I bought these for my 95 saturn sl2 so I could go from San Francisco to Tahoe. They work and are easy to take on and off. They are far uglier than the photo when you see them in person, though.

  • avatar
    Airhen

    Larry P2 :
    January 24th, 2008 at 8:01 pm

    This was a very very good review.

    I wonder on a national level just how much imported oil we could conserve if 95 percent of the people who buy useless gas-sucking SUVs would buy these things instead, and put them on standard sedans and minivans. My guess is that winter safety, fossil fuel use and the environment would all see drastic improvements.

    I have an abiding, unshakeable belief that the SUV fad is grounded in a obvious naked fraud: That these vehicles are somehow superior in winter driving. They clearly aren’t.

    It is good that TTAC reviews products likes these, but I would wish that they would go even further in puncturing the lies underneath the SUV craze.

    Hey! Thanks for the love… as I love my SUVs! Personally I love to drive them off-road over where I tear up the environment where Spring flowers grow and little animals live. :D

    ANYWAY… that is a funny story. My first car was an RX-7 that I use to drive over the Rockies on ski trips. I always kept a set of cables. The tough part to install them was just getting down low enough in the snow to put them on. It was like driving a four-wheel drive sports car as long as the RX-7 didn’t have to plow the snow.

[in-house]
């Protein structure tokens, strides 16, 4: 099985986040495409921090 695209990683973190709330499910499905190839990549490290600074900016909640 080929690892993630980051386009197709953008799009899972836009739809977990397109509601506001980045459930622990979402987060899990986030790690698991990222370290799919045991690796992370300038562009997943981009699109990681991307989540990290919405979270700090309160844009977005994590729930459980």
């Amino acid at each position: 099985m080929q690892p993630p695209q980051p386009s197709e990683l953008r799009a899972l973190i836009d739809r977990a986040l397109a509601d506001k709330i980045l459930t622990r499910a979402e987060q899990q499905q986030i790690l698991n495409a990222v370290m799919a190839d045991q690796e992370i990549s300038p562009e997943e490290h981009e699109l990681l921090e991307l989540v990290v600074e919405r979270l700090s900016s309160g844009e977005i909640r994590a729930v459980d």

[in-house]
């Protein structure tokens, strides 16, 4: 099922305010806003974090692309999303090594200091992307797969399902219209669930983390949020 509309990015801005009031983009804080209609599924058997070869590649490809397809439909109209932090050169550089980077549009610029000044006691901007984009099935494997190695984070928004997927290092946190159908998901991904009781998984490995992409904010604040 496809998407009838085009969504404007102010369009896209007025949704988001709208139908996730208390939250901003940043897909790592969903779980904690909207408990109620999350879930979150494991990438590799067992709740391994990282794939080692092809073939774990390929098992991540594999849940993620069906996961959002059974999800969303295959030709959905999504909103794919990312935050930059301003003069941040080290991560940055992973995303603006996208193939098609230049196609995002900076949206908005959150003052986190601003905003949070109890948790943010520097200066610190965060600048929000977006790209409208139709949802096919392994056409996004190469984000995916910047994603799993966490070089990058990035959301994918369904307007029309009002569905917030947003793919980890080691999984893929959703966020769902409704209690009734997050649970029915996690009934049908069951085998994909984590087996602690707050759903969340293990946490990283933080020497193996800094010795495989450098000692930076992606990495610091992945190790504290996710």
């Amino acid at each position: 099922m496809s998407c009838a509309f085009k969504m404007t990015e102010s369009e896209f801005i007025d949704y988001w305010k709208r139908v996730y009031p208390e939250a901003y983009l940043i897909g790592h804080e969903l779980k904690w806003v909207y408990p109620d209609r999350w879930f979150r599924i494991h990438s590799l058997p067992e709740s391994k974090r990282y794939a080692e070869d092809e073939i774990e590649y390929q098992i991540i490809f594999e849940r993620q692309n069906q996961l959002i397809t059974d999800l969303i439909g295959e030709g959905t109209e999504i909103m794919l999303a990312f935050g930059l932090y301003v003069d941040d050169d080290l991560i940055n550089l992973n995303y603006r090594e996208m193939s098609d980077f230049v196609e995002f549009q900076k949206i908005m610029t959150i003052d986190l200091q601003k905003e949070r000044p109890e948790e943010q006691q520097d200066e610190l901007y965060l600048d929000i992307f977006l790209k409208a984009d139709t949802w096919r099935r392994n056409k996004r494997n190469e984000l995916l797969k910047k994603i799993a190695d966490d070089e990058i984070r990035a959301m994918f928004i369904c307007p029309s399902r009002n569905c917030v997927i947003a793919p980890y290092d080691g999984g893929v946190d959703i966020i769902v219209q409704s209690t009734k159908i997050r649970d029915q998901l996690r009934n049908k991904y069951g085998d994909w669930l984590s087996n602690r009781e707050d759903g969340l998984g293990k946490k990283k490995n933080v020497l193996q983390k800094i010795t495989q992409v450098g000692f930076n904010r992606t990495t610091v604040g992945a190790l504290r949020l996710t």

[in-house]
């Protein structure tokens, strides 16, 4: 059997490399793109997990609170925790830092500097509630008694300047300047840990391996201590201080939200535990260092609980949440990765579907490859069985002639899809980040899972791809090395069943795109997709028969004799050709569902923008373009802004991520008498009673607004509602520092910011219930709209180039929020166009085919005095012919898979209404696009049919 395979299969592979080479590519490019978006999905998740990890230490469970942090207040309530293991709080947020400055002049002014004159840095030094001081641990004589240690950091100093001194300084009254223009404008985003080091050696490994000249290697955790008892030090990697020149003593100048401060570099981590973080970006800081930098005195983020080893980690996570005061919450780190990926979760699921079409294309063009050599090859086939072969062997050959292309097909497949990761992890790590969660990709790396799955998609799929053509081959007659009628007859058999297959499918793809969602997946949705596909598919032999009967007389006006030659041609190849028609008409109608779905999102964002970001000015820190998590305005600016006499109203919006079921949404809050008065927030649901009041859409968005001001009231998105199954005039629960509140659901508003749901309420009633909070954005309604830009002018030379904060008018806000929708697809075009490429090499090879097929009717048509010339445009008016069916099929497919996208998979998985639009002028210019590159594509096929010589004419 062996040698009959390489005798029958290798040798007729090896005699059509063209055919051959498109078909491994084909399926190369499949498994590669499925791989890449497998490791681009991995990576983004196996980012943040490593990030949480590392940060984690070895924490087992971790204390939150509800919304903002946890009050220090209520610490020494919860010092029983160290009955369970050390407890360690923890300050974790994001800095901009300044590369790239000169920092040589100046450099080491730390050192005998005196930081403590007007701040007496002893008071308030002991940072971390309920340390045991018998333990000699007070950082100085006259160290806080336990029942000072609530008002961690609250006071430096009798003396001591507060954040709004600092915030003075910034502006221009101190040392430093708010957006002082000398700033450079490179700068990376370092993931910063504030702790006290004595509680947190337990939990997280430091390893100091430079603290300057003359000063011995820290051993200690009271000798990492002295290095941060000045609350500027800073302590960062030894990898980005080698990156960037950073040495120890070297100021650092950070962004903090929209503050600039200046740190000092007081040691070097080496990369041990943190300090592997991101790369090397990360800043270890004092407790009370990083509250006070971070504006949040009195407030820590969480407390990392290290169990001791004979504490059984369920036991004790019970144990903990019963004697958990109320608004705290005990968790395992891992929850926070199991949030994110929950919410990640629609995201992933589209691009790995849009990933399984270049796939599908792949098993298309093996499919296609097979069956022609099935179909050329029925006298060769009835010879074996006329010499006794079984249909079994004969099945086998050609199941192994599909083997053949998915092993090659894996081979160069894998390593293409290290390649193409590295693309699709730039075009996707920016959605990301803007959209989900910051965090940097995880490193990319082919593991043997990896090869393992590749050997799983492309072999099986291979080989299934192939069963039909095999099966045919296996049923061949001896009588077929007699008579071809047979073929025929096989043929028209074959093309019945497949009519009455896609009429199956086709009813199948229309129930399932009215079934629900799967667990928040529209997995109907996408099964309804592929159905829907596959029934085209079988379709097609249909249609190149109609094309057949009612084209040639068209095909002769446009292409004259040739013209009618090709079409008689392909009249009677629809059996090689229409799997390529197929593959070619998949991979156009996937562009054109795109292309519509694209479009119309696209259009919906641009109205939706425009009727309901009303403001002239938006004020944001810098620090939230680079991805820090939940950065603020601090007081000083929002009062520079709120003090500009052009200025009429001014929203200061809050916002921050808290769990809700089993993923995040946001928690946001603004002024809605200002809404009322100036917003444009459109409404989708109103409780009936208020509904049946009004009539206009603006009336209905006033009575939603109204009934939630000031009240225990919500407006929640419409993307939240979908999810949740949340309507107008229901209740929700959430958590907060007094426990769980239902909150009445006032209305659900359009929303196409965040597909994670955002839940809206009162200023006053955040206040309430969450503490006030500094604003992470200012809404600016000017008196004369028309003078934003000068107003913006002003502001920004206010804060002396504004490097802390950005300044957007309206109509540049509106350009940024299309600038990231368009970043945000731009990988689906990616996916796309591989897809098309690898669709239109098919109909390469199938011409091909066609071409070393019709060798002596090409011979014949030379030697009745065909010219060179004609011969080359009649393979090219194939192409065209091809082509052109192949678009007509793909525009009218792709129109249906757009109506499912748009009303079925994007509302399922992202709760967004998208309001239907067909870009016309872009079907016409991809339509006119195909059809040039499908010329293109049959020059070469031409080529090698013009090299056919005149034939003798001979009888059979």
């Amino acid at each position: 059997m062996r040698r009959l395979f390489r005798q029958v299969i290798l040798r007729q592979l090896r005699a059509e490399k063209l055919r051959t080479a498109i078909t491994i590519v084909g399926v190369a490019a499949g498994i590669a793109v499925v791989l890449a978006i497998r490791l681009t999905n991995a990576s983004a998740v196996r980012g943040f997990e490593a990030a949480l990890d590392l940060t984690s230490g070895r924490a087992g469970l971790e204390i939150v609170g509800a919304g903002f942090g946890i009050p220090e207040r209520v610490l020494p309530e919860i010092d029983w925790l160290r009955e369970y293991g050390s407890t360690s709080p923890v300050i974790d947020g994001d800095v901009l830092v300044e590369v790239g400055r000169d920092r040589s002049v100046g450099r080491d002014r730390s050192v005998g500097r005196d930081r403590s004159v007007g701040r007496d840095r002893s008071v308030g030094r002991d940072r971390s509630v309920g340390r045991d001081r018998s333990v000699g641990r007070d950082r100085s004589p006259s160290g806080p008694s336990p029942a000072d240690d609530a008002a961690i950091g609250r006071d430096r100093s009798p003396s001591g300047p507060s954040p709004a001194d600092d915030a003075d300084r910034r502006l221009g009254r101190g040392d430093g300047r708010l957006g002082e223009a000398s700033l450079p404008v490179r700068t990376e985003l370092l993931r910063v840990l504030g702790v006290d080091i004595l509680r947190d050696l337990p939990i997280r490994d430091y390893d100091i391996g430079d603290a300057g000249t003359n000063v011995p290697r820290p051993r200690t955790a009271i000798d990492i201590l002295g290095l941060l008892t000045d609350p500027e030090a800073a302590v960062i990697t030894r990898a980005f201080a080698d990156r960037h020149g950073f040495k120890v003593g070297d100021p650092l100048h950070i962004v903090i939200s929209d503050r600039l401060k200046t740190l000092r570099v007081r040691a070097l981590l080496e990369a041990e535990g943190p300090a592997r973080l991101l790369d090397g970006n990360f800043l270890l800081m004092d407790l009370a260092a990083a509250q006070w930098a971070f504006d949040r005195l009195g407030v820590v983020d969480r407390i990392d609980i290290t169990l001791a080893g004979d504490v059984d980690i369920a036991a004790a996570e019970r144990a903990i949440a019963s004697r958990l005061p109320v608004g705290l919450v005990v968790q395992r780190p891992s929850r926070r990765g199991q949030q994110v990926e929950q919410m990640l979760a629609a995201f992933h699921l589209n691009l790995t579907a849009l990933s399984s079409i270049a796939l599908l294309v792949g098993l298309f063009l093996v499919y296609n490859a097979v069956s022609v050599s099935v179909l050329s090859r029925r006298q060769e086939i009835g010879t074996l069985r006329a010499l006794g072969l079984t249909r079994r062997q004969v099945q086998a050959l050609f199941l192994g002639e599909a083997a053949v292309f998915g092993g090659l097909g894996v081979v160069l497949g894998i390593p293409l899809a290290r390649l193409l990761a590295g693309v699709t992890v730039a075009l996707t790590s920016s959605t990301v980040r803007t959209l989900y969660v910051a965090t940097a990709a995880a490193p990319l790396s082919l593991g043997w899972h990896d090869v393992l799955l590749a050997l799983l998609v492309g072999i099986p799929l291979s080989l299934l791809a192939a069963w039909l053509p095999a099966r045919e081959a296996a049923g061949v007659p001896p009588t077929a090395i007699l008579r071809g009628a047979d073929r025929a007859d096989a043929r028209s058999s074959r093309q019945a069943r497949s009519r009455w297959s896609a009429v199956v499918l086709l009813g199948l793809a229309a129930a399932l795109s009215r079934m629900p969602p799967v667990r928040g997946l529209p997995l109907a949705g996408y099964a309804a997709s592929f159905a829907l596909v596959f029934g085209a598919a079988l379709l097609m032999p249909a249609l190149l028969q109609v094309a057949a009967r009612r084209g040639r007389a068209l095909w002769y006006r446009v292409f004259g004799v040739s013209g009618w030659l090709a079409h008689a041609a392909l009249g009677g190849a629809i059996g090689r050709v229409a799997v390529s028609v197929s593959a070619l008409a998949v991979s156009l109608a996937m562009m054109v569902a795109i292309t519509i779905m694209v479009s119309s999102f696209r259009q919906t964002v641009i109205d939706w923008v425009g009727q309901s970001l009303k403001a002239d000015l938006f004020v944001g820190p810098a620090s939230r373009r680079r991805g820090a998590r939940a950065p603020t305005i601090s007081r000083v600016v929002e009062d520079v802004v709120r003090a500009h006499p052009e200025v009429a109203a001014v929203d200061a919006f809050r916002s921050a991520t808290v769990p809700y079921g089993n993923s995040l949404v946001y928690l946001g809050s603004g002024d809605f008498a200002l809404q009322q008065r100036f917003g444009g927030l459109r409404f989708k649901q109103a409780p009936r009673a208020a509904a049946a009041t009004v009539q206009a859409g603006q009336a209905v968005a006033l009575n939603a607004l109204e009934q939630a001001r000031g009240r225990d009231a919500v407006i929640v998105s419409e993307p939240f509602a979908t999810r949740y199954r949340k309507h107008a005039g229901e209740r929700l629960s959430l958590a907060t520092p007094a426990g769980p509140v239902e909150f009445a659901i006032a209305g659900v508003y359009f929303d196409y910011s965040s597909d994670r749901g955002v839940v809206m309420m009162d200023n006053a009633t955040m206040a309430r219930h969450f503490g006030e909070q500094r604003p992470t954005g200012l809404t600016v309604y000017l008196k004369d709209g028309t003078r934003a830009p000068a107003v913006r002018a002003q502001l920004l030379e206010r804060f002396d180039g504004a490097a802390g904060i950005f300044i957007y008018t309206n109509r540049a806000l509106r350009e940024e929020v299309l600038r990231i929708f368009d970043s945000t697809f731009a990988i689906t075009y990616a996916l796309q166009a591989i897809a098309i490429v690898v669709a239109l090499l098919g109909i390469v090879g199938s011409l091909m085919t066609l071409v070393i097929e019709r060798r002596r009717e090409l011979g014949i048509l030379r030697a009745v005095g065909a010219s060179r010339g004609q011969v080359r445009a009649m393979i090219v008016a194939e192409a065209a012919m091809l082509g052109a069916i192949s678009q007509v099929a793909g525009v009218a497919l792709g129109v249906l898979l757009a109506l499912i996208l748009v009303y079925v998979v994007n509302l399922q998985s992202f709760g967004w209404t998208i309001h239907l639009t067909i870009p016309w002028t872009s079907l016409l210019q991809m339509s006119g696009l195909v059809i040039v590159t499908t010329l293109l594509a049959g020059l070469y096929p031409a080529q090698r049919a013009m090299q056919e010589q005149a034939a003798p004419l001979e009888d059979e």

However, I much prefer my gas-sucking SUVs. Just last night I put my wife’s Jeep in four-wheel drive by pulling a lever on ice covered roads to go fill it up with more cheap gas! It was so much easier then putting on chains!

  • avatar
    UGwagen

    I had the same issue with mounting… I was one short in terms of mounting configuration (though still mountable and difficult to remove). Still mounting & removing can be a pain to do. I might try the even more expensive RUD Centrax next year and sell my Spikes Spider, since prep work is a single lug nut adapter is supposedly extremely brainless to mount & dismount.

  • avatar
    mfrizzi


    I have been using tire chains for over 30 years so I feel really comfortable taking them off and putting them on. That said, I am pretty interested in these. They would make a good solution for my ex-wifes needs (don’t ask). Maybe I will pick these up for her…


Back to TopLeave a Reply

You must be logged in to post a comment.

Subscribe without commenting

Recent Comments

New Car Research

Get a Free Dealer Quote

Staff

  • Authors

  • Brendan McAleer, Canada
  • Marcelo De Vasconcellos, Brazil
  • Matthias Gasnier, Australia
  • Tycho de Feyter, China
  • W. Christian 'Mental' Ward, Abu Dhabi
  • Mark Stevenson, Canada
  • Faisal Ali Khan, India